Hope and Perspective

Published in the Michigan Catholic
August, 2013
Paul Stuligross

Hope and Perspective. It’s something we can all use a little of. I thought about that as I read a bumper sticker that said: “I lift Detroit up in prayer.” I grew up in Detroit. My brother and I attended grade school at Christ the King, played baseball with West Seven and spent our summers running between houses, swimming,  and enjoying life. Then I “grew up” and became a police officer in Novi.  Nothing like a job like that to change your perspective. I’m thankful for a time when God helped me get it back.

I was a young detective working on a particularly brutal armed robbery where a female manager was pistol whipped, threatened, and locked in a cooler. The suspect was an ex-employee who lived in a rough part of Detroit. For the next few weeks, my partner and I perused the streets, interviewing, investigating. It didn’t take people long to figure out who we were. And it didn’t take me long to let that cynicism – all too familiar to police officers – to set in. To be honest, it’s understandable in that line of work. I struggled with it – as I know many of my former cohorts did – constantly. Circumstances affect our world view; it’s inevitable.

One day, during this investigation, I returned to the police station in Novi only to realize I had lost my police ID. I recalled having placed my flak vest over my shirt and tie before approaching a house earlier. My neck badge must have fallen off in the street. I panicked, certain that one of those thieves , with which the city was undoubtedly enveloped, had taken it and was, at this very moment, pulling off armed robberies with MY badge. Talk about cynicism; talk about fear. Immediately, I prayed to Saint Anthony; a saint with which I’ve grown familiar. I didn’t think my prayer would be answered.  

Then I received a call from an older, African-American woman. Her son had found my badge in the street and brought it home. I figured it was a “set-up.” No one would have been so honest. Quietly, I told my partner I was headed back to Detroit. I gave him the address and made him swear to tell no one; that if I wasn’t back in an hour, to come looking for me.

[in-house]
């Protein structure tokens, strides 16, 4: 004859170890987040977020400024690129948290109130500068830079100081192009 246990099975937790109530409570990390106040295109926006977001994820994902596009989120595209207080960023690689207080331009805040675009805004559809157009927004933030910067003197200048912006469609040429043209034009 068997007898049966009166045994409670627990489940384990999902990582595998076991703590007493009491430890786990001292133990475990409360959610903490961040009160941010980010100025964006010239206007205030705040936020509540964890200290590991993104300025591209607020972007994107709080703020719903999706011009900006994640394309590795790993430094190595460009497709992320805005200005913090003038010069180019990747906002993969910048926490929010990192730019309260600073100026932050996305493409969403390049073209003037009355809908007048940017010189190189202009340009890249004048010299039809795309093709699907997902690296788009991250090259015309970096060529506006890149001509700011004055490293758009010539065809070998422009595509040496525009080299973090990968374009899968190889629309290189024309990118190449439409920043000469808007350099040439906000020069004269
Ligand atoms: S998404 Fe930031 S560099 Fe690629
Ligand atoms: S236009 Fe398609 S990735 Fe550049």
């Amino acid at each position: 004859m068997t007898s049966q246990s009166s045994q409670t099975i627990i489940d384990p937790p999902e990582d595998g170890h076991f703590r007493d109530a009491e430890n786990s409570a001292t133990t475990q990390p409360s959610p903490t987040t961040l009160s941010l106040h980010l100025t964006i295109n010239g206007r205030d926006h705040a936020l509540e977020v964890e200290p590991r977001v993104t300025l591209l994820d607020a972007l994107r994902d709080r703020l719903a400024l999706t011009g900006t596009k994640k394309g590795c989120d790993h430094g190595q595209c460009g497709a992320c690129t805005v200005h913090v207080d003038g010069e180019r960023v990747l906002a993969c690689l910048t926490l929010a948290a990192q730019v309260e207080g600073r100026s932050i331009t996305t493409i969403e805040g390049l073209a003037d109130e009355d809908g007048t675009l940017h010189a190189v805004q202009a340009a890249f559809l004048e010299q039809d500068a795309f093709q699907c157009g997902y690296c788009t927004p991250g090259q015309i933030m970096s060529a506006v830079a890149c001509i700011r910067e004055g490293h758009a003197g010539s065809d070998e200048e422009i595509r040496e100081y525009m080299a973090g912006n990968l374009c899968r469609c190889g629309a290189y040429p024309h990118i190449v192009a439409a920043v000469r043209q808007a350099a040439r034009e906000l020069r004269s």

I drove to this woman’s house, preparing for the ambush that would inevitably come. When I got there, I edged toward the door and knocked. A voice from inside invited me in. I’m not sure it registered at first, but there was a large cross in the foyer and a bible wide open on a lamp stand beneath it. I looked toward the living room and was greeted by an older woman, heavy-set and bed ridden. She smiled at me. Then she invited me in and proceeded to tell me how much she appreciated the police. She thanked me for my service and told me she thanked God for “people like me” so willing to put ourselves in harm’s way for the good of others. I was dumbfounded, waiting for the punch line. There was none. Instead, she asked me for a hug as her teenage son stood by her side. Then she handed me my badge. I didn’t know what to say. This wasn’t supposed to happen. I’m supposed to be the one to do the saving; yet she “saved” me. I gave her that hug then my heart sank. It sank because I looked at the indigence in which she lived and was embarrassed I could let hopelessness overwhelm me with all I have. She had so little, yet she gave to me.    

As I drove home I got choked up. Perhaps because I recognized God in her, someone that was supposed to see Him in me.  

So, yes, I lift Detroit up in prayer. I pray for the police officers and firefighters who struggle to make sense of what they see. Perhaps that’s why I wrote my novel entitled, The Donkey. It’s a fictional story that chronicles the life of a veteran Free Press Reporter whose years of reporting have chiseled away at any sense of hope he had … Sound familiar? Until he meets Claire Henning, a ninety-nine year old woman who takes him back to her childhood, and an experience she had with a donkey she believes was once ridden by Christ. As Dan immerses himself in Claire’s story, he finds that he’s part of it and that God’s ways are not always ours.

There’s a bit of truth in all fiction. Human nature hasn’t changed in one-hundred years; in fact, two-thousand. The good news is God’s nature hasn’t changed either. And if we take the time to put ourselves in relationship with God, we can find those virtues so often veiled by the shrouds of our own circumstances. 

Perhaps you’ll be inclined to pick up a copy of The Donkey, due for release in mid-August. It’s available at, Barnes and, or Or you can like it on Facebook at: (Mike, check this out to make sure)

A big shout out to my editor, Mr. Stechschulte, who was gracious enough to let me write a bit about it.

Hope and Perspective. If we look for it with God, it won’t be hard to find. 


Patriot Media (publisher)